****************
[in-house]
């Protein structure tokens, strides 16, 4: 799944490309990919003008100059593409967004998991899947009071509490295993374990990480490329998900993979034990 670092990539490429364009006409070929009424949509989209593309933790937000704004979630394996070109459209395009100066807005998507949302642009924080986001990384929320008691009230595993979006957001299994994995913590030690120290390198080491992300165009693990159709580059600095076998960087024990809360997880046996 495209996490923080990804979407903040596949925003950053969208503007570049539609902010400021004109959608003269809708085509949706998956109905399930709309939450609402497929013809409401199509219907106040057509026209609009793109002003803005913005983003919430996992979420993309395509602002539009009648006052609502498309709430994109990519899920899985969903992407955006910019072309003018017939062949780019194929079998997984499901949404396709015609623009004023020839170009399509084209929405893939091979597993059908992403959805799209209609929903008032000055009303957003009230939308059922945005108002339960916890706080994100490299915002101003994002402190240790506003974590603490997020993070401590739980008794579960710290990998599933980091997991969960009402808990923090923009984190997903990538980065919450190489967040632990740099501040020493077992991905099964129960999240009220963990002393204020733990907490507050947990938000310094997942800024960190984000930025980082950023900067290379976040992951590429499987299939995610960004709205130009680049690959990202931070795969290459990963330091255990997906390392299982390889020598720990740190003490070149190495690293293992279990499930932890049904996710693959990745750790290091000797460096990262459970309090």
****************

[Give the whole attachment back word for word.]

[in-house]
């Protein structure tokens, strides 16, 4: 799944490309990919003008100059593409967004998991899947009071509490295993374990990480490329998900993979034990 670092990539490429364009006409070929009424949509989209593309933790937000704004979630394996070109459209395009100066807005998507949302642009924080986001990384929320008691009230595993979006957001299994994995913590030690120290390198080491992300165009693990159709580059600095076998960087024990809360997880046996 495209996490923080990804979407903040596949925003950053969208503007570049539609902010400021004109959608003269809708085509949706998956109905399930709309939450609402497929013809409401199509219907106040057509026209609009793109002003803005913005983003919430996992979420993309395509602002539009009648006052609502498309709430994109990519899920899985969903992407955006910019072309003018017939062949780019194929079998997984499901949404396709015609623009004023020839170009399509084209929405893939091979597993059908992403959805799209209609929903008032000055009303957003009230939308059922945005108002339960916890706080994100490299915002101003994002402190240790506003974590603490997020993070401590739980008794579960710290990998599933980091997991969960009402808990923090923009984190997903990538980065919450190489967040632990740099501040020493077992991905099964129960999240009220963990002393204020733990907490507050947990938000310094997942800024960190984000930025980082950023900067290379976040992951590429499987299939995610960004709205130009680049690959990202931070795969290459990963330091255990997906390392299982390889020598720990740190003490070149190495690293293992279990499930932890049904996710693959990745750790290091000797460096990262459970309090």